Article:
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Piano Trio Concludes Season

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t to r: Pogorelov, Van Eck, Gekic t to r: Pogorelov, Van Eck, Gekic

The final concert of the season for Chameleon ended on a very high note with three compositions spanning three centuries: Trio KV 548 in C Major by Mozart (1788), Trio opus 100 in EbMajor by Schubert (1827) and Trio in F# minor by Babajanian (1952).

The least well known is the most recent one by the Soviet-Armenian composer Arno Babjanian (1921-1983). “He was a great composer and a wonderful pianist himself,” said violinist Dmitri Pogorelov.

“One of the dedicatees of this piece is the famous violinist David Oistrakh. I studied the recording from the 1950s made by Babjanian and Oistrakh. It is a wonderful document, and gave me an idea of what to strive for. It’s as close as you can get to what he had in mind. We are not so fortunate with Mozart.”

Pogorelov, first violinist of the Kontras String Quartet, was joined in the concert by the Croatian pianist Kemal Gekic and Iris van Eck, whose superlative skills as a cellist are appreciated often here in Ft. Lauderdale as she in the principal cellist with Symphony of the Americas.

Gekic said the Trio in F# composition “was characteristic of Armenian folk music as it is in 5/8 times alternating with 6/8 time.”

The cello takes centre stage near the opening of the piece, and the music then becomes loud and insistent as the other instruments join in. The piano has a solo where it develops a melodramatic theme picked up by the other two. The headlong rush of this expressive first movement (appropriately named Largo-Allegro espressivo) would have made an excellent soundtrack for the 1921 Lillian Gish movie Orphans in the Storm.

In the Andante, the opening violin segment is an evocation of innocence and vulnerability and seems to signify the relief at reaching a safe haven after the storm of the first movement. The third movement, by contrast, began with a stern, almost mechanistic theme. It becomes frenetic – almost schizophrenic – as all three instruments generate their maximum decibel levels. Some audience members found it disconcerting.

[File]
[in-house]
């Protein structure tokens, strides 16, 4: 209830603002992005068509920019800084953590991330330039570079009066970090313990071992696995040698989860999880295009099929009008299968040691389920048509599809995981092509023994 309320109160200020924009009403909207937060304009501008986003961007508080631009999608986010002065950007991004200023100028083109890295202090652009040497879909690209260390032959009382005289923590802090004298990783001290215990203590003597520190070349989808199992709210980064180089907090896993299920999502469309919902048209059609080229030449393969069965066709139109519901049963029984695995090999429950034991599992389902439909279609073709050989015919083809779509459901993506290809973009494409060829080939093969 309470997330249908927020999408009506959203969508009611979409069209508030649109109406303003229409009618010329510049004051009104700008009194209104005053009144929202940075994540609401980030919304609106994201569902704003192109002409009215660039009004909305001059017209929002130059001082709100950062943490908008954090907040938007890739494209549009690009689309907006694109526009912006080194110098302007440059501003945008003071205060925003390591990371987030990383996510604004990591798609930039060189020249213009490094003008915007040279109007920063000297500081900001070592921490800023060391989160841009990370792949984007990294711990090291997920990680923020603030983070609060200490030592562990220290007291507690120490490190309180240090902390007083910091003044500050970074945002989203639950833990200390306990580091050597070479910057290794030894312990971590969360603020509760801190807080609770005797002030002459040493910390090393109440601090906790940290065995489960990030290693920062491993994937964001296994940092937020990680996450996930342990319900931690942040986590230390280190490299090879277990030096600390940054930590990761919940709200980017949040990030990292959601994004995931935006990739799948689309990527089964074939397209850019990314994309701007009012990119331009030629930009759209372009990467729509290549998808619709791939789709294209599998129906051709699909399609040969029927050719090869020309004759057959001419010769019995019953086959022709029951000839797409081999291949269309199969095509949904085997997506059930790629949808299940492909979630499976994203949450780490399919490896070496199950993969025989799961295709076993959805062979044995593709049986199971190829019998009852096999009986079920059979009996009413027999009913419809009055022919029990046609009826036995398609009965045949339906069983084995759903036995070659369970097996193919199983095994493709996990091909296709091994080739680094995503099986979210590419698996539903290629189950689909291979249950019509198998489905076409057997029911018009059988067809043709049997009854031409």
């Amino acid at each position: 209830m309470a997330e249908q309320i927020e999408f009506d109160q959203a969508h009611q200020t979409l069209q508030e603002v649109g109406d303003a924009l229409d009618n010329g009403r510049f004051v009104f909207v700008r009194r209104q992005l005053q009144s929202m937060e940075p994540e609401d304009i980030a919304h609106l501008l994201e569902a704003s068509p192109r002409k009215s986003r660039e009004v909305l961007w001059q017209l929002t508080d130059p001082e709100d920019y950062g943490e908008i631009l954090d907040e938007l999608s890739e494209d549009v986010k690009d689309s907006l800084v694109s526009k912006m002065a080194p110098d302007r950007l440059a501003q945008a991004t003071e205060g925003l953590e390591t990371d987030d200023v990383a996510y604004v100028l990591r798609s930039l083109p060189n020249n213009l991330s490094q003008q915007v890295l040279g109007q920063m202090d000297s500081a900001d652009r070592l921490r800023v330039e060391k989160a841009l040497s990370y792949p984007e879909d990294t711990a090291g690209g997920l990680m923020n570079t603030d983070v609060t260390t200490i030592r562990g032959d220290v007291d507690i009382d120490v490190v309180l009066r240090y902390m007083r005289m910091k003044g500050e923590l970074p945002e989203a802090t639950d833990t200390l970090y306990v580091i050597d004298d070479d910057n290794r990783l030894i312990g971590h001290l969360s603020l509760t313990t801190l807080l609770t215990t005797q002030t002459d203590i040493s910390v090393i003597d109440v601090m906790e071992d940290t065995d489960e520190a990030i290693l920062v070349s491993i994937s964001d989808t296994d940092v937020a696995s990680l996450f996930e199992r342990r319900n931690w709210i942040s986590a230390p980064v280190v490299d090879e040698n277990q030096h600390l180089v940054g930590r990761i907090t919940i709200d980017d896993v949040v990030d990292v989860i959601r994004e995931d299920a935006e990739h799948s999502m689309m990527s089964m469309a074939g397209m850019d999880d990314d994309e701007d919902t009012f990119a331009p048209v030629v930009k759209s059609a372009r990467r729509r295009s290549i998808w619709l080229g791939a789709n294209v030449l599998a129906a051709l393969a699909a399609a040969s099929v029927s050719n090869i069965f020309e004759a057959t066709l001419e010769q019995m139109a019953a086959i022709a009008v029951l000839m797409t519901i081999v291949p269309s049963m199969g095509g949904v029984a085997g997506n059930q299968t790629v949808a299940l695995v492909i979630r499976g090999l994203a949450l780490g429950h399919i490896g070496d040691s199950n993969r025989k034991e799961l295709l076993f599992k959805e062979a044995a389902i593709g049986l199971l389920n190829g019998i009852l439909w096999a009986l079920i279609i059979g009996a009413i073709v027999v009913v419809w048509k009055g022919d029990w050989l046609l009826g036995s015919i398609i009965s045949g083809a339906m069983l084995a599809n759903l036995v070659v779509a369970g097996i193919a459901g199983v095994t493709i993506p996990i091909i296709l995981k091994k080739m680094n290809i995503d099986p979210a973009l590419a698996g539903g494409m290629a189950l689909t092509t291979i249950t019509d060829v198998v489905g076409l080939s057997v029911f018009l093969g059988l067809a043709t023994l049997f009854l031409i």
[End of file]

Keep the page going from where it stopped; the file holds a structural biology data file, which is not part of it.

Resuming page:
The Babajanian piece was sharply different from the opening Mozart composition, characterized by fast-paced, playful and light-hearted themes. Some of the second movement would not be out of place as spring boating music.

The concluding Schubert composition is a true “trio opus” lasting just over 40 minutes. “It is not just a classical piece but a classic piece,” said Van Eck.

It opens in an inquisitive vein, with the piano as the interrogator while the other two instruments attempt to respond. When the piano seems to reject an answer, the other two fire back emphatically, reasserting their reply. The first movement concludes with an accord of sorts. In the second, the piano and cello begin an uneasy concord, then the three instruments spar with one another and appear to achieve a sense of concord of spirit.

A see-saw melody in the third movement leads to the fourth and final movement. A rather pedestrian score for the piano morphs into a a segment featuring a chromatic scale and several trills in the upper register that repeat again a couple of minutes later. Meanwhile the violin and cello generate a coherent sound of masterful precision in the hands of Van Eck and Pogorelov. Neither bombastic nor mellow, it seems to tell a tale of redemption.

Shot through with brio, the Schubert composition was a wonderful showcase for the brilliant talents of Gekic, who is Artist in Residence at Florida International University.

Photo copyright by Cliff Cunningham.

The next season for Chameleon starts October 26, 2014. Concerts are held in downtown Ft. Lauderdale at the Peiser Opera Center. Visit the website for ticket details:

Next season is Chameleon’s Lucky thirteenth! It’s our 13th season and we are raising funds to pay the wonderful musicians that perform at our concert series. Chameleon's chamber music series is one of the few local opportunities for residents of Broward County to hear professional chamber music performances of international quality.  Chameleon's performances have been met with enthusiastic support from classical music lovers and critics alike.


Our goal is to raise $5000 … the wonderful news is that there are dollar for dollar matching funds through BBX Capital Foundation for every dollar that you contribute … until it runs out… So time is of the essence…


Here is how to do this:

  • to go to the project page.
  • When you are there, you can read all about the project and watch a YouTube video from one of our concerts.
Clifford Cunningham

Dr. Clifford Cunningham is a planetary scientist. He earned his PhD in the history of astronomy at the University of Southern Queensland, and has undergraduate degrees in science and ancient history from the University of Waterloo. In 2014 he was named a contributor to Encyclopedia Britannica. He is the author of 14 books on asteroids and the history of science. In 1999 he appeared on the TV show Star Trek: Deep Space Nine. Asteroid 4276 was named in his honor in 1990 by the International Astronomical Union based on the recommendation of its bureau located at Harvard-Smithsonian Center for Astrophysics.

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